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Everything you need to know about sponsoring your child for immigration to Canada

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Published on June 12, 2023 at 9 a.m. EDT


Family Class Sponsorship enables family members living in different countries to reunite and live together in Canada. The program allows Canadian citizens and permanent residents to bring their children from abroad to Canada to become permanent residents.

Sponsor your family for Canadian immigration

Dependent childrenwhether biological or adopted, can be sponsored to come live in Canada with their parents.

To sponsor your child to come to Canada, you must:

  • Be 18 years or older
  • Be a Canadian citizen, a permanent resident of Canada, intending to return to Canada, or a person registered under Canada’s Indian Act
  • Be able to meet the dependent child’s basic needs
  • Be able to prove your relationship with your child
  • Not have a criminal record, be in jail, charged with a felony, or be bankrupt
  • Not be in default with a previous sponsorship commitment or be under immigration investigation
  • Not receiving income support, except due to disability

To be eligible for sponsorship, the child must be considered a dependent, which means they are:

  • The biological or adopted child of a Canadian citizen or permanent resident
  • Are not married or in a common-law relationship
  • Is under 22 years of age

A child over the age of 22 can qualify as a dependent provided they meet two requirements:

  • They suffer from a mental or physical condition that makes them unable to support themselves
  • They have been dependent on their parents for financial support since before the age of 22

Eligible children must remain unmarried and not in a common-law relationship for the duration of the treatment, until they become permanent residents. In addition, a dependent child who is divorced, widowed, or whose marriage has been annulled or is no longer in a common-law relationship at the time of initial receipt of the application is considered to meet the definition of a dependent child.

The relationship between parent and child

A dependent child can be either a biological child or an adopted child of a parent. “Biological” children include children:

  • Who was born to the parent who made the application
  • Who is not genetically related to the parent making the application, but is born to the person who, at the time of the child’s birth, was that parent’s spouse, common-law partner or marriage partner
  • Who were born through the application of assisted human reproductive technology

A birth certificate or baptismal certificate can serve as proof of a biological relationship.

In the case of human reproductive technologies, documents suitable for establishing a parent-child relationship are birth certificates but also authorized evidence showing that the person claiming to be the parent is the mother’s birth mother or the spouse/partner of the mother at the time. of birth. Parents must also demonstrate that they used assisted human reproductive technology.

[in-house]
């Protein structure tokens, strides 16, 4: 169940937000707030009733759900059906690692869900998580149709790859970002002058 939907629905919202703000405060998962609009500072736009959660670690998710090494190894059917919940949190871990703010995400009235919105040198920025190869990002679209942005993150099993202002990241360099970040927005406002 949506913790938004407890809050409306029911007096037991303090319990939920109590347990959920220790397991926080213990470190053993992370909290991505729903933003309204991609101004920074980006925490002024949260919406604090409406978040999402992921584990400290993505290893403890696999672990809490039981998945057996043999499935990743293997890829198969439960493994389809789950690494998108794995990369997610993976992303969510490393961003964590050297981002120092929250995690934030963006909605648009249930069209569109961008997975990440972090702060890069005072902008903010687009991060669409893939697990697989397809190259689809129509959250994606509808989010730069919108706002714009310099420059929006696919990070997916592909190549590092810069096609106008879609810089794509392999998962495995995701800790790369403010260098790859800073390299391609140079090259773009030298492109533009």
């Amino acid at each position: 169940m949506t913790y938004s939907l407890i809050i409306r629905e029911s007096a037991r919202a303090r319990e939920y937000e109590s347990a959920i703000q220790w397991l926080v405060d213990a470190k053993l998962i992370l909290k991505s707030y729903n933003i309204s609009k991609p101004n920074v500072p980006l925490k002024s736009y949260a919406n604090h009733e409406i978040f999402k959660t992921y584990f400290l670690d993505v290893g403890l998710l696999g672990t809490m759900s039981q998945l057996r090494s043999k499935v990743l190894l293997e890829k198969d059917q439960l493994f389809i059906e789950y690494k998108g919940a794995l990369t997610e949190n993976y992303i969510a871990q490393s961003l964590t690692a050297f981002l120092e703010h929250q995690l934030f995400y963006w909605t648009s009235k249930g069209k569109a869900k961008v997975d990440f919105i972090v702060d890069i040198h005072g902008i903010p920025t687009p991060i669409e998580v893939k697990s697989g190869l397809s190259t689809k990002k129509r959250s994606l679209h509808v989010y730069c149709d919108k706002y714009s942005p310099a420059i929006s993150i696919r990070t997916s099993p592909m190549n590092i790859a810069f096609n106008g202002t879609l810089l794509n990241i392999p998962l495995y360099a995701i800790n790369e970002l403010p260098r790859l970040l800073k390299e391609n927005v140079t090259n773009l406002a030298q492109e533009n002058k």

If the child was born from a surrogacy agreement in a foreign country and the child is the legal child of the sponsor or his or her spouse or partner in that country, the child may be a “biological child”, if there is also a genetic parent. child relationship.

Lock-up age for dependent children

The age of a dependent child is locked on the date of receipt of the main applicant’s complete application for permanent residence. A complete application for permanent residence includes all items in the document checklist for the specific category, which includes proof of payment of the processing fees.

This means that a child who is under the age of 22 and is not a spouse or common-law partner at the time of the “age lock” will continue to be a dependent child even if they turn 22 during the processing of the application, as long as they continue to be unmarried and not in a customary law relationship when permanent residence is established.

Custody issues

Applicants who wish to sponsor a child who is the subject of a custody order must prove that they are allowed to remove the children from a foreign country in which they currently reside.

The overseas parent or guardian must give written consent for the child to travel to Canada for the purpose of becoming a permanent resident. If the parent or guardian is not willing to give consent, a court order may be accepted.

If no consent is provided by the other parent or guardian, the applicant is usually required to prove that they have sole custody of a relative and to verify that the other parent or guardian does not have custody of the child or any objection to the removal of the child from the foreign country .

If the parents share custody of the child, Immigration, Refugees and Citizenship Canada (IRCC) must obtain written confirmation from the other parent that they have no objection to the child being processed for permanent residence in Canada.

These requirements ensure that sponsorships do not violate any terms of the detention or foreign laws. In Canada, the best interests of the child are the only consideration in custody arrangements. Therefore, an IRCC officer must consider all the circumstances of the case and exercise good judgment when deciding whether to process an application to sponsor a dependent child where there is no written confirmation of no objection from the other parent.

Sponsor your family for Canadian immigration

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